Lesson #1: Define Yourself Before Others Do

The agenda has been ambitious.

Jobs.  Homeland security.  Iraq.  Afghanistan.  Healthcare.  Energy.  Banking.   

Taken together, the Obama Presidency has all the makings of a compelling story — action, adventure, emotion, suspense, and intrigue — but it seems to be lacking a key component:  a narrative.

Despite a decidedly progressive – and I would suggest laudable – list of policy initiatives, the Obama Presidency seems to be lacking a unifying theme … an organizing principle … an overarching rationale … a stake in the ground.   To the average person, each issue is seemingly pursued for its own sake. Each issue often appears to be addressed in isolation of the others.  And each issue is often spoken about in technocratic terms – generally devoid of any emotion, devoid of any interconnectedness, and devoid of any discussion of a “big picture”.   

During the presidential campaign, candidate Obama tapped into something deep and visceral.  Americans wanted change – new leadership, new direction, and new hope – and Obama was ready, willing and able to deliver.  He spoke about change.  He promised change.  He embodied change.  And people of all political stripes – Democrat, Republican and Independent – gravitated toward him.

To be sure, some were frustrated by a perceived lack of specifics about the candidate’s views on individual issues and about their inability to fit him neatly into a box.  Was he liberal?  Was he moderate?  In the end, it didn’t matter.  “Change” was the mantra, and all knew – and most liked – what candidate Obama represented. 

Since his election, President Obama has shifted his focus – commendably – from politics to policy as he has sought to tackle the nation’s problems.   His political adversaries, however, have not followed suit.  Rather, many of them have maintained their focus on the politics of personal destruction and have sought to define the President in less-than-flattering terms.  In this, they have been relentless … they have been unified … and they have been successful.   Many in the media – not just those in the right-wing echo chamber at Fox News – have seemingly bought into the Republican definition of the Obama Presidency and have been marching in lockstep with the Republican playbook.

As a result, the President’s agenda has been somewhat overshadowed.

This unfortunate point has become an increasingly popular topic of conversation.  Columnist Tom Friedman recently spoke to this issue, noting that “More and more lately, I find people asking me:  What do you think President Obama really believes about this or that issue.”  To explain this phenomenon, Friedman concludes, the President “has a narrative problem.  He has not tied all his programs into a single narrative that shows the links” between his policies.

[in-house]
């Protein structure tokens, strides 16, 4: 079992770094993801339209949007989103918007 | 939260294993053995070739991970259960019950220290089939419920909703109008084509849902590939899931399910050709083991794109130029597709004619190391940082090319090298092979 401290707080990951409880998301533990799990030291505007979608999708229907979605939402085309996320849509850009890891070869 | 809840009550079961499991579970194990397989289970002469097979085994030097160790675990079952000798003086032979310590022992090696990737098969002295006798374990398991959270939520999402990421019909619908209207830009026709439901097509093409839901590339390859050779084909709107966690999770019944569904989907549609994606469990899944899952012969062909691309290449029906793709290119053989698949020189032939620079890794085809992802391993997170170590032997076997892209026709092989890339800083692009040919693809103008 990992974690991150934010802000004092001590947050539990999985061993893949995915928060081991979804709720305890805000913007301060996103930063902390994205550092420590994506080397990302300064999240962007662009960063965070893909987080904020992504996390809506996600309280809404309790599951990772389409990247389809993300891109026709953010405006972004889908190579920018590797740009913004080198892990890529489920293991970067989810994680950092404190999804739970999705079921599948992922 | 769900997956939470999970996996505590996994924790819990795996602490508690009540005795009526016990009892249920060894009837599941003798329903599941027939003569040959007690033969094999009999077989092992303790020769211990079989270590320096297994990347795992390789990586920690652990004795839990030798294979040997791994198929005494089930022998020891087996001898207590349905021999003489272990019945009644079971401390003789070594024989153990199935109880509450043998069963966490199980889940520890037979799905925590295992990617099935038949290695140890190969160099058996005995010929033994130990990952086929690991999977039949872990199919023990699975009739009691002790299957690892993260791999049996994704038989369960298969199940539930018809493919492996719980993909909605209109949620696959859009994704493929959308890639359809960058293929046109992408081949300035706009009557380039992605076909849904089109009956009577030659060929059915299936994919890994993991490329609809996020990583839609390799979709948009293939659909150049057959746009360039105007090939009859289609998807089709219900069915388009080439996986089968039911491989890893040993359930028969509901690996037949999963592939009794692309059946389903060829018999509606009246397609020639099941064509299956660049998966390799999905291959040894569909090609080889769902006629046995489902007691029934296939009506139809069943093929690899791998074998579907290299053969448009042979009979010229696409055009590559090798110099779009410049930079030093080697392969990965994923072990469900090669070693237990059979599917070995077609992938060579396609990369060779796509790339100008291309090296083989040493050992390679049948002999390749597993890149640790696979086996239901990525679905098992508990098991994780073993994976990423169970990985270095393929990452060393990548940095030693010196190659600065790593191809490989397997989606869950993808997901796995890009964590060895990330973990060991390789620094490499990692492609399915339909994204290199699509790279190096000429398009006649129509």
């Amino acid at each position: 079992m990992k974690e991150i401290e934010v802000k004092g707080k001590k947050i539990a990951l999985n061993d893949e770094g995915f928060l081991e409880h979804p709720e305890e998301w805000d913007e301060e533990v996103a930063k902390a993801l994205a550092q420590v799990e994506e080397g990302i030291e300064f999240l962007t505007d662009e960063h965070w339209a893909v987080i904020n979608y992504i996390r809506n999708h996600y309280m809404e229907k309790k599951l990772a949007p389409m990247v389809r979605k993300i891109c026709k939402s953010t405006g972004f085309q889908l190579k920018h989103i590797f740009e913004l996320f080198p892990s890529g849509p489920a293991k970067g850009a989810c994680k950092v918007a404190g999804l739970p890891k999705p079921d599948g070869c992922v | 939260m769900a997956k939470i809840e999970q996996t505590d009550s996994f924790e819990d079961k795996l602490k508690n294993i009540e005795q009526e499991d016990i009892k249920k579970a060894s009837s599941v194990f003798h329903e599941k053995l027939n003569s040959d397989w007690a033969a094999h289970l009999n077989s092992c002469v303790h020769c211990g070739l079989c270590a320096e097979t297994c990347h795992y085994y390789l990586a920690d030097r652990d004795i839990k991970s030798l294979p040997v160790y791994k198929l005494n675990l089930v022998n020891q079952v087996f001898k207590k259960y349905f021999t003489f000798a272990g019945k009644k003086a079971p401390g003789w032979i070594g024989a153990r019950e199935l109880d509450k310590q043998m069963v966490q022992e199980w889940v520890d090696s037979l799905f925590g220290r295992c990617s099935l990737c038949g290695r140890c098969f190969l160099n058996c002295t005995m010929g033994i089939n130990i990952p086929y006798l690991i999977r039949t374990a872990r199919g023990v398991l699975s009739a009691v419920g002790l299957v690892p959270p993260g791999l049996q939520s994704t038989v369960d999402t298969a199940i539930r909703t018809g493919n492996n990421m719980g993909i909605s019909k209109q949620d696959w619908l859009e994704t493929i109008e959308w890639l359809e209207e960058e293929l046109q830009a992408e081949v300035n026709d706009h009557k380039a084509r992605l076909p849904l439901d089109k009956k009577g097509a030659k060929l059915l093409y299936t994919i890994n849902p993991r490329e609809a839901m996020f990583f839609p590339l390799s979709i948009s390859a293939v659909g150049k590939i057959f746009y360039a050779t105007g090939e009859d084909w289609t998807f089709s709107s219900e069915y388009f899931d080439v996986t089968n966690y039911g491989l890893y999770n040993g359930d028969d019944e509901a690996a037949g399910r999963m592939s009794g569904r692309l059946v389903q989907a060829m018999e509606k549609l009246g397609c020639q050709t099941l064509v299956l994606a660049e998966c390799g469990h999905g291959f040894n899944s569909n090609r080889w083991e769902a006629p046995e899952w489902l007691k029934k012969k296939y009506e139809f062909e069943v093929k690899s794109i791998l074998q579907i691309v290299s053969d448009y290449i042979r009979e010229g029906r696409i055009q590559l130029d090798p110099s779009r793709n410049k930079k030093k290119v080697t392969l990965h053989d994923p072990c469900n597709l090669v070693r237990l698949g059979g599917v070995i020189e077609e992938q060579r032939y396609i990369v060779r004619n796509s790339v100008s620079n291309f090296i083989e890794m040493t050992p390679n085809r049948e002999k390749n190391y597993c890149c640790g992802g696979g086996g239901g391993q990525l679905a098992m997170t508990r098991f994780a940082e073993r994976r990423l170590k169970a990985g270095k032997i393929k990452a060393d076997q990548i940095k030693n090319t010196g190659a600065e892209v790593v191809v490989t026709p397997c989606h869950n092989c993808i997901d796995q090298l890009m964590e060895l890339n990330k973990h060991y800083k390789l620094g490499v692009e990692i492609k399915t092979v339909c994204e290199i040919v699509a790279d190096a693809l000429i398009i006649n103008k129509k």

And a problem it is.

Communication 101 teaches that if you don’t define yourself, someone else will … and I can promise you, not in the way that you want to be defined.  Leadership requires a narrative.  The best policies and the best speeches will not – on their own – move people to act in a certain way, particularly if a certain level of personal sacrifice is involved.  There needs to be a larger plan and a greater sense of purpose.  There needs to be – in the words of former President George H. W. Bush – “the vision thing”.

For President Obama, this should be easy.   When it comes to communications, he excels at it.  When it comes to policy, he is skilled at it.  And when it comes to America, he gets it more than most people.  He just needs to better package his Presidency – his proposals, speeches and activities – into something that resonates with the American people and that answers the big question — Why?  Why healthcare reform?  Why a stimulus package?  Why bank restructuring?  Why ALL of these proposals together?  And why now?

In just the few short weeks since the Massachusetts election, the President has demonstrated his uncanny ability to take command of challenging situations.  He has already reclaimed the bully-pulpit … changed the national dialogue … and begun to better define his presidency.  His voice is louder.  His message is stronger.  And his vision is clearer.

In other words, President Obama now seems ready and eager to narrate the next great chapter in American history.

Michael W. Kempner is the President/CEO of MWW Group ( www.mww.com ), a Top Ten National Public Relations Firm and an Operating Advisor for Pegasus Capital. Lesson #1: Define Yourself Before Others Do